On the Horizon: Preparing for a Weaker Dollar Era

September 7, 2020

preparing for a weaker dollar era

Profound shifts in the macro economic, competitive and political environment are converging to create a potentially long-lasting period of weakness for the world’s reserve currency. While many analysts and investors have been debating the potential for a short-term crash of the U.S. dollar (USD), in our view investors should be considering how to prepare for the possibility of a long-term period of dollar weakness.


After bouncing back from an early March low caused by COVID-19 concerns, the U.S. Dollar Index (DXY) has resumed its slide, dipping approximately ten percent from its mid-March peak and moving toward two-year lows (Exhibit 1). An analysis of the drivers for this decline shows a multitude of reasons for this trend, including macro conditions, monetary and fiscal policy, trading fundamentals and a structural shift in how the dollar works within the global investment framework. When examining the major U.S. dollar pairs1, we see four key issues behind the shift in the dollar’s valuation:

1. The 2008 dollar shortage no longer exists:

A myriad of issues makes it hard to argue that the U.S. dollar shortage continues to be an issue, as detailed in a recent GaveKal research report2. In 2008, the U.S. dollar was the world’s overarching currency, and the United States was one of the only major economies with positive interest rates. During that time, the U.S. current account deficit was between 4-6 percent of gross domestic product. Plus, foreign-domiciled U.S. dollar debt was a legitimate concern during the great recession. In contrast, today interest rates are hovering near the zero lower bound, the current account deficit is widening, and U.S. money supply (M2) is growing at 24.5 percent per year. Additionally, the U.S. Federal Reserve has also opened up swap lines with 14 other central banks.

2. Competition across the globe:

A credible alternative to the U.S. dollar may be emerging as the European Union appears to be regaining strength, making it attractive to investors again. In a demonstration of solidarity that Alexander Hamilton would envy, EU members’ decision to jointly issue up to 750 billion euros for the EU’s historic stimulus plan signals reassuring unity for the euro. However, the real question will be whether the European experiment provides a lasting stable fiscal foundation. Overall, we believe the EU developments can change how reserve managers and asset allocators think about their options around the world.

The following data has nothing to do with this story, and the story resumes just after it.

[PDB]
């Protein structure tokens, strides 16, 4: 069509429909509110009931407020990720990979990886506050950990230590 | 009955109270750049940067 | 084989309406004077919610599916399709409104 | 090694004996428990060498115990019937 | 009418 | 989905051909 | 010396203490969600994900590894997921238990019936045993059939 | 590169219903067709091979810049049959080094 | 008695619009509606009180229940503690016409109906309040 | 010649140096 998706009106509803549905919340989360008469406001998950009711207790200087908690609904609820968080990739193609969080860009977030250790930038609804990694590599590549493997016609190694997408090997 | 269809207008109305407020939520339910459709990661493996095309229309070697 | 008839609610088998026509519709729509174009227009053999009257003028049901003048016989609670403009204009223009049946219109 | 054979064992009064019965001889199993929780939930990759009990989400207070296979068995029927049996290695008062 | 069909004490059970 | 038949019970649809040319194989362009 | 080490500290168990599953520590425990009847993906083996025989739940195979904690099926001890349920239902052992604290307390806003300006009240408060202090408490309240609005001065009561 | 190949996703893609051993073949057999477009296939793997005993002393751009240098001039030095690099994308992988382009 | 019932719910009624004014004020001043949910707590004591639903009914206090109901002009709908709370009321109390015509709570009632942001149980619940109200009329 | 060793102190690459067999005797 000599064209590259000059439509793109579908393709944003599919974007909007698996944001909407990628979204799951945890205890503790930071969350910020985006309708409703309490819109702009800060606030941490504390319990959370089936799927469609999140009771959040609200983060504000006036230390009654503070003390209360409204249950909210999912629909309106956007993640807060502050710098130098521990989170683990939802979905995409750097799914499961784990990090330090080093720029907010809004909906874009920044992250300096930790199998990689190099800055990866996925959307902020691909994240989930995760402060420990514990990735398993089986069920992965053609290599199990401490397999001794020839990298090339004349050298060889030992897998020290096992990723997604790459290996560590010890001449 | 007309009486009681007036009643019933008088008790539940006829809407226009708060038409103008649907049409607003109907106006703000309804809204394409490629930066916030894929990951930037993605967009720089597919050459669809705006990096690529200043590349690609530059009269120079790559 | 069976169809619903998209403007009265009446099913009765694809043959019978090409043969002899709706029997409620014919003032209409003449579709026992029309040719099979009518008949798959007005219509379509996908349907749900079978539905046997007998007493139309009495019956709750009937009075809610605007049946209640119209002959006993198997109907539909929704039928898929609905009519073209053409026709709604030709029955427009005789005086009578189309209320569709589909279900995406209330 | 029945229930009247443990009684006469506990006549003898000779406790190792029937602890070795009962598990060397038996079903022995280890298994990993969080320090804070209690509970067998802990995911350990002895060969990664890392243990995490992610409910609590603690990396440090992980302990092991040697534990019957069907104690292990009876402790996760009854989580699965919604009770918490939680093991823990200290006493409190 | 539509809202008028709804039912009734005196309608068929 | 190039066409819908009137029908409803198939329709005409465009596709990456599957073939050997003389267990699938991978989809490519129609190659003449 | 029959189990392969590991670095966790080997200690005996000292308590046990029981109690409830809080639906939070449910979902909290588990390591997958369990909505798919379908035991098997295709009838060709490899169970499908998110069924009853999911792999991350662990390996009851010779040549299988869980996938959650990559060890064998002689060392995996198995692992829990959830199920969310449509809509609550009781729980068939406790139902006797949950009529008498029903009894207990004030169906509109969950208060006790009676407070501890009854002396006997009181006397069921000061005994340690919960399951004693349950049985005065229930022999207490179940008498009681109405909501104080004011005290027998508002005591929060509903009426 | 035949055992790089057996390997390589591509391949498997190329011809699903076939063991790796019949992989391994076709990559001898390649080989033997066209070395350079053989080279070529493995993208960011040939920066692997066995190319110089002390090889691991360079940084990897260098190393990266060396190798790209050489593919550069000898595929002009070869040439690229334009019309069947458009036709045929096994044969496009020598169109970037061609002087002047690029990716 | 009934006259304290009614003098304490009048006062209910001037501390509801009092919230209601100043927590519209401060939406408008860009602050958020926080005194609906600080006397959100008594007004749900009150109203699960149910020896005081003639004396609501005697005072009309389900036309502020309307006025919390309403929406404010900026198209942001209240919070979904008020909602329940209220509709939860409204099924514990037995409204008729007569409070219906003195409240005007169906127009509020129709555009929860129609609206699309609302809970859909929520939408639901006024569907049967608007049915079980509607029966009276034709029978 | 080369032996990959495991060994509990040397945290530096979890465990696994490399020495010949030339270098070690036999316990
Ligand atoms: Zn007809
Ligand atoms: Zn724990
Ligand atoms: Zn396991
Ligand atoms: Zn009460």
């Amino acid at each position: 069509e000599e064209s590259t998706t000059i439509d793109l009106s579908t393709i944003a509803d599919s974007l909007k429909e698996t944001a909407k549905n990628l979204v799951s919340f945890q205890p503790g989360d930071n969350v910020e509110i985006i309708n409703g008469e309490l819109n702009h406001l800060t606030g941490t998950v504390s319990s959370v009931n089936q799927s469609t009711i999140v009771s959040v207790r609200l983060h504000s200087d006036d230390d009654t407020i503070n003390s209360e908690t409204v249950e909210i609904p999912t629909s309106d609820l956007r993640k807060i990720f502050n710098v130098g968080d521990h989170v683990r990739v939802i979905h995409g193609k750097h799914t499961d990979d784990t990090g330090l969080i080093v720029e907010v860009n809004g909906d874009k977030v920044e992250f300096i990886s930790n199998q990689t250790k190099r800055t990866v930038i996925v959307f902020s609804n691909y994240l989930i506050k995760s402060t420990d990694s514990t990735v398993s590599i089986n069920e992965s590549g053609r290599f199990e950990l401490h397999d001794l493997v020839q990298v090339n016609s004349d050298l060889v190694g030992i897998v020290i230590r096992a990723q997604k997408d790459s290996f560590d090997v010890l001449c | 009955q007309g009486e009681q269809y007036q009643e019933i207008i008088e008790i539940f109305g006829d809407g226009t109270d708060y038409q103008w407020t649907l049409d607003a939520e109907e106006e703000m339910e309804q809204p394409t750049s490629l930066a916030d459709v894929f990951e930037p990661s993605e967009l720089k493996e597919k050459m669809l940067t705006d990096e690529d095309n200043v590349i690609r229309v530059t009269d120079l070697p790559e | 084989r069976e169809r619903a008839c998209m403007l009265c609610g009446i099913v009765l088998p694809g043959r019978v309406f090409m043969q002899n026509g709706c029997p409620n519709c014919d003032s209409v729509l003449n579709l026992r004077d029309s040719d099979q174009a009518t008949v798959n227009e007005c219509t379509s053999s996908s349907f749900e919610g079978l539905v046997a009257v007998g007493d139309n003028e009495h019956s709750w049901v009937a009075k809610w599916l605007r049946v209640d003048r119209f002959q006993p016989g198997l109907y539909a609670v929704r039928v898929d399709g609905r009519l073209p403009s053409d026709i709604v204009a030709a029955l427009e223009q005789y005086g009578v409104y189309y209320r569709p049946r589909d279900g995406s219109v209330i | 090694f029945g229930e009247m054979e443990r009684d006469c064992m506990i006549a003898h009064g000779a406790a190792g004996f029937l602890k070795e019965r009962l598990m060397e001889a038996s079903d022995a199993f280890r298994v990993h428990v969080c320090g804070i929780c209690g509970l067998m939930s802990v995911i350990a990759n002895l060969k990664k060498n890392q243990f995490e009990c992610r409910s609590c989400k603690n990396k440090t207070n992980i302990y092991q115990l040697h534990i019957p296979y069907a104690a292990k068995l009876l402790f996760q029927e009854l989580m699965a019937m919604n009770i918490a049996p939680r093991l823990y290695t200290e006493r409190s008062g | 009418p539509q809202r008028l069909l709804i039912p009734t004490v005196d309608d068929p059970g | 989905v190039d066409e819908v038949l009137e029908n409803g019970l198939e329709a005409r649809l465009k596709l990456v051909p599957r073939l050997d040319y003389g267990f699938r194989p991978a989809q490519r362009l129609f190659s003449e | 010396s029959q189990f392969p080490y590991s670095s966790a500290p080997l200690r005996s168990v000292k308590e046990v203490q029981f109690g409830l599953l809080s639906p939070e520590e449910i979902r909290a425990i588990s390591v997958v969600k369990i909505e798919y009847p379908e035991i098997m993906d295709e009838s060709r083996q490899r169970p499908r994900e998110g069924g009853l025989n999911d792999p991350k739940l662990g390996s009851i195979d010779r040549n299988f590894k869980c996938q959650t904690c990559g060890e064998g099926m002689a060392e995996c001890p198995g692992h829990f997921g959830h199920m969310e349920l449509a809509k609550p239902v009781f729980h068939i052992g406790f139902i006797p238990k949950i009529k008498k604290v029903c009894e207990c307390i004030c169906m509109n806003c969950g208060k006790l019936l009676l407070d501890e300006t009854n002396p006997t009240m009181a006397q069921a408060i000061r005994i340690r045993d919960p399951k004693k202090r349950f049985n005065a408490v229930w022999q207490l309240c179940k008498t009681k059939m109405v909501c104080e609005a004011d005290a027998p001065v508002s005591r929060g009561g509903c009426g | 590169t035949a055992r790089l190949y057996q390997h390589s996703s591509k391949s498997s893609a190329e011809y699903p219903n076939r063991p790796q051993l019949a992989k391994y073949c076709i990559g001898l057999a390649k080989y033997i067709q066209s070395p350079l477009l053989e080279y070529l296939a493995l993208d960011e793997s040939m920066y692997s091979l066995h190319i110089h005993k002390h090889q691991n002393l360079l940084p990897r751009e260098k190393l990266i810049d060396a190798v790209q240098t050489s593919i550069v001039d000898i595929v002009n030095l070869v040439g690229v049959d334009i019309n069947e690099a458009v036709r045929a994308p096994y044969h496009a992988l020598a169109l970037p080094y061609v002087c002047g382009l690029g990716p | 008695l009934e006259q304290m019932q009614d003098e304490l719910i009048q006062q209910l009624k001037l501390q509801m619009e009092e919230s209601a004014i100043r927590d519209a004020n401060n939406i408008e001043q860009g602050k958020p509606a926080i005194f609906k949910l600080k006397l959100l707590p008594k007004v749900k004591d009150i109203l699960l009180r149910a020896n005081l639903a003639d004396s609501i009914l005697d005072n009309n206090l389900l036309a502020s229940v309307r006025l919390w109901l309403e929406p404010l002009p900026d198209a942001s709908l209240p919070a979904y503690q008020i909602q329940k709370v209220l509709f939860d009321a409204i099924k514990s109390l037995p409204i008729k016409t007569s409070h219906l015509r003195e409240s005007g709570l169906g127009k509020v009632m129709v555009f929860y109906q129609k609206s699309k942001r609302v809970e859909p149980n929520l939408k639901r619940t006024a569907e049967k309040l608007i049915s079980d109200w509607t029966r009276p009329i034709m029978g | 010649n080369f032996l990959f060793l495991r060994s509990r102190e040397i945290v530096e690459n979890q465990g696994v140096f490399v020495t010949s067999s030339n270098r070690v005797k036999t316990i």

3. Interest rate divergence between China and the United Stats:

China is not monetizing the COVID-19 crisis, while the United States pursues a policy of debt monetization. This difference in monetary policy has the potential to create a stark divergence in long-term interest rates between the countries.

4. The unpredictable U.S. political backdrop:

A chaotic U.S. political environment is making a very uncertain construct for the dollar. A divided government, a seeming inability to effectively address the COVID-19 pandemic, tax implications from the stimulus packages, election-year political dynamics and heightened Sino-U.S. tensions are just some of the concerns complicating monetary policy.

In short, we are now in a period of ample liquidity provisioned by the major world’s central banks combined with an uncertain U.S. domestic situation. The investment environment has changed markedly and in ways that are likely to continue for quite some time.